5. Fielder owns a successful outdoor apparel brand.
After reading about a clothing brand that had somehow delivered a tribute to a Holocaust denier, Fielder opted to open his own apparel company. He called it Summit Ice and vowed to donate 100 percent of the proceeds to the Vancouver Holocaust Education Centre. It seemed to live at the intersection between earnestness, cultural critique, and comedy. “When I was younger, and until recently, I used to wear a jacket brand called Taiga, which is from a shop just down the street," Fielder told Vice in 2017. “I discovered recently that they published a tribute to a Holocaust denier in their winter catalogue, but I was wearing their jacket on my TV show. I felt like that was bad because I was giving them publicity. I didn’t know what jacket company to trust, so I thought it was easiest to start my own company.”
Fielder admits the customer service, however, could be better. He has described it as “awful” because “there's not a full-time person that does it. It kind of jumps around between different people to manage it.”
6. He helped launch the television career of a private investigator.
In 2013, Fielder enlisted private investigator Brian Wolfe to assist him in a typically obtuse plot where Wolfe was tasked with tracking Fielder down to see if the P.I. was worthy of a good Yelp review. In one of Nathan for You’s most memorable moments, Wolfe—confused by Fielder’s eccentricities—dubbed him the “wizard of loneliness” because he has “no friends.” He later referred to Fielder as a “goober.” Not long afterward, Wolfe was contacted by producers looking to develop a reality series based on his firm. Cry Wolfe aired on Investigation Discovery for three seasons between 2014 and 2016.
7. He once starred in a scripted and fictional web series titled David.
Much of Fielder’s output consists of a slightly distorted version of himself interacting with the real world. That changed in 2016, when Fielder appeared in the five-episode web series David. In it, Fielder plays a man who finds out he has just weeks to live thanks to a black stone growing inside of his heart. Jenny Slate co-stars. The dark comedy was originally on YouTube but doesn’t appear to be currently available on the service. You may be able to find it on Vimeo.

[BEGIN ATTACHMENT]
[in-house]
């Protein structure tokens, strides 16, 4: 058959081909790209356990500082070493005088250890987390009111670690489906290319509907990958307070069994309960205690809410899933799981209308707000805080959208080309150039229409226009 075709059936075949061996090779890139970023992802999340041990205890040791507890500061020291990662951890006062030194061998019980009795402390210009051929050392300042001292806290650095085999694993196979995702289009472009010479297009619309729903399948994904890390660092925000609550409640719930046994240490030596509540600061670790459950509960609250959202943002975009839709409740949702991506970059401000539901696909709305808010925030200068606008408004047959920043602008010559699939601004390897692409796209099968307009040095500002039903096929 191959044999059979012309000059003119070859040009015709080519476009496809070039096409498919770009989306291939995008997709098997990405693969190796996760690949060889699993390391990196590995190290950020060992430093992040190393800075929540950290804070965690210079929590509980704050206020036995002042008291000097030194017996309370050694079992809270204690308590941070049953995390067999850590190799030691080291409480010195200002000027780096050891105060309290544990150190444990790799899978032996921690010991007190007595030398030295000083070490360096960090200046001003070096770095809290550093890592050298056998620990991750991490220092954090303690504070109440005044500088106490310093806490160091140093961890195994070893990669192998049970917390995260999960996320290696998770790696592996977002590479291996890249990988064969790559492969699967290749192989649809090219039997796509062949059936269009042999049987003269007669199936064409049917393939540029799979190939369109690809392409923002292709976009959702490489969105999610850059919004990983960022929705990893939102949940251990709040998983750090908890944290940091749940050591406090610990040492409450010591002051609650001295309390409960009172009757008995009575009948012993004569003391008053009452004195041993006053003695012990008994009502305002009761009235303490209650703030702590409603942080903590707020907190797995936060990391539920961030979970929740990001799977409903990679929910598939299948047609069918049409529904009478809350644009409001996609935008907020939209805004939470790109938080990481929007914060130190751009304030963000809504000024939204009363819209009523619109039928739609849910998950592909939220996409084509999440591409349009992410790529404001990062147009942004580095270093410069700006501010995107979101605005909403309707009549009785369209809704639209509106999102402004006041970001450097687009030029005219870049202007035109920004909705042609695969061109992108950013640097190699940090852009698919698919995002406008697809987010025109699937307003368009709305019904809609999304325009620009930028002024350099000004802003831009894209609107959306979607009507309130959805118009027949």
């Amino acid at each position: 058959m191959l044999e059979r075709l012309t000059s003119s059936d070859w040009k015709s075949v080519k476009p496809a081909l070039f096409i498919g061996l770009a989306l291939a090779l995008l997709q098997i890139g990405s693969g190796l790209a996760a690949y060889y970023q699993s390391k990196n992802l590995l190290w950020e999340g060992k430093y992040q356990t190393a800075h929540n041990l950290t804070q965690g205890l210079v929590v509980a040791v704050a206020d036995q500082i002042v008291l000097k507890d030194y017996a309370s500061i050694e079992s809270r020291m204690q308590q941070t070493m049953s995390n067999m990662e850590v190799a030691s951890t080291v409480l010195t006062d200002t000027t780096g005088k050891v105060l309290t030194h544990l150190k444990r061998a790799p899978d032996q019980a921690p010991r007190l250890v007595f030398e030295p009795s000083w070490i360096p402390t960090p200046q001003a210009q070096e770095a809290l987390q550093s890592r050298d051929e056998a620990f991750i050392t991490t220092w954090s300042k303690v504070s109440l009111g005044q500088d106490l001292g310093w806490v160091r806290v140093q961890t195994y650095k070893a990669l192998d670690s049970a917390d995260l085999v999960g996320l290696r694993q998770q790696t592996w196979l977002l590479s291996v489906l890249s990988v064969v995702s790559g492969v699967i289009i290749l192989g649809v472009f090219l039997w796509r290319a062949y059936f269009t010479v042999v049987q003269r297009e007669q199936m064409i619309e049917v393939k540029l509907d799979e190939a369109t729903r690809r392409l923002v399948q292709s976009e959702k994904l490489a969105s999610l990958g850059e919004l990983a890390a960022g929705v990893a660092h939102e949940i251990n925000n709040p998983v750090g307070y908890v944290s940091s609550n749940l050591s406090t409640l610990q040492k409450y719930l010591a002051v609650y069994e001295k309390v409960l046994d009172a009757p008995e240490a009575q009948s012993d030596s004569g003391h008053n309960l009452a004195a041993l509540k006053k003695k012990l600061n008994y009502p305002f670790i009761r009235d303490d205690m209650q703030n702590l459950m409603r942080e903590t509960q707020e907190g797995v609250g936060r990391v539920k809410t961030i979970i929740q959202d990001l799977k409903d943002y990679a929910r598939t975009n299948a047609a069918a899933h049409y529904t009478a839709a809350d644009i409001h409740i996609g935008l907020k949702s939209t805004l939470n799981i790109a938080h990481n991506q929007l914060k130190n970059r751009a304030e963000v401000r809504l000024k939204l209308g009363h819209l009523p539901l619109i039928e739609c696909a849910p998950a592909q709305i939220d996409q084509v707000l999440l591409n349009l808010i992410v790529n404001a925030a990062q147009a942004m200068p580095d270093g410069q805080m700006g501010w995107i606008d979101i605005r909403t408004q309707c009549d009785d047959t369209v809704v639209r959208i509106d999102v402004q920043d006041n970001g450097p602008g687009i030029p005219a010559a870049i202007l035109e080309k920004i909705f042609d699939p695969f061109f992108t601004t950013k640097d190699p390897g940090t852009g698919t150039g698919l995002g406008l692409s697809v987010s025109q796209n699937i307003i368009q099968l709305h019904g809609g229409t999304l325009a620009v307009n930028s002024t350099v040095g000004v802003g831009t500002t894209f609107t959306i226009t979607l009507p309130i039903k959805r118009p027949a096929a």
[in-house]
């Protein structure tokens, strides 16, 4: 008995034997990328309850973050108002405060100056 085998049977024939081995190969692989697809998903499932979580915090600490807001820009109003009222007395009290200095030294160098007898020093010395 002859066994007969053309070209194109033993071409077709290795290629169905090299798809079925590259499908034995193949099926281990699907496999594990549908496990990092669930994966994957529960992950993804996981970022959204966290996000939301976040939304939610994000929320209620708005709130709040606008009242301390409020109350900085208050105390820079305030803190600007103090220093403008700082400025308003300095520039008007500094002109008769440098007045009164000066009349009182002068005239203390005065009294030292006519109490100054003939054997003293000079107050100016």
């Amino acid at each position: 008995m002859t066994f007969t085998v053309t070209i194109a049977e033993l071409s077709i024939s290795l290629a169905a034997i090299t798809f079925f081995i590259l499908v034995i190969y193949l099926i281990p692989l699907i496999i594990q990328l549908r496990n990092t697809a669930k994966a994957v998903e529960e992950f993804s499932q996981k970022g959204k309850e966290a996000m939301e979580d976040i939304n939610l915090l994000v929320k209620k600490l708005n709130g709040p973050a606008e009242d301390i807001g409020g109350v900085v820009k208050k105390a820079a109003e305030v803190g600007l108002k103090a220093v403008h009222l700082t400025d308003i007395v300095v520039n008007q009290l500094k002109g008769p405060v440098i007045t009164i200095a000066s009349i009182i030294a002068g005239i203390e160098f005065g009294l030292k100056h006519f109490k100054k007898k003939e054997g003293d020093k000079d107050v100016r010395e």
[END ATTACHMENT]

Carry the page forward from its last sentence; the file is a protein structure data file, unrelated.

8. Nathan Fielder is very much like Nathan Fielder.
In a 2015 interview with The A.V. Club, Fielder offered what might be his most succinct explanation yet of how his onscreen persona intersects with his authentic self. (It came after he was compared to Andy Kaufman.) “The version of me on the show is much more, obviously, controlled and deliberate than the me in real life because I’m trying to bring things out of people and create situations that will be funny and interesting,” he said. “But at the same time, I also try to put myself into situations that I don’t know how they’ll go—unpredictable scenarios—so I personally will get thrown off and have to figure out a way out of it. I like doing that with the show as well ... But I think the situations and the uncomfortable moments in the show also, I feel like, are designed to bring out a side of the other person that I find very charming and endearing about them.”
Nathan for You co-creator Michael Koman agrees. “There’s only about a 10 percent difference between the Nathan on the show and real-life Nathan,” Koman told Rolling Stone in 2017. “The character is just an amplified version of him.”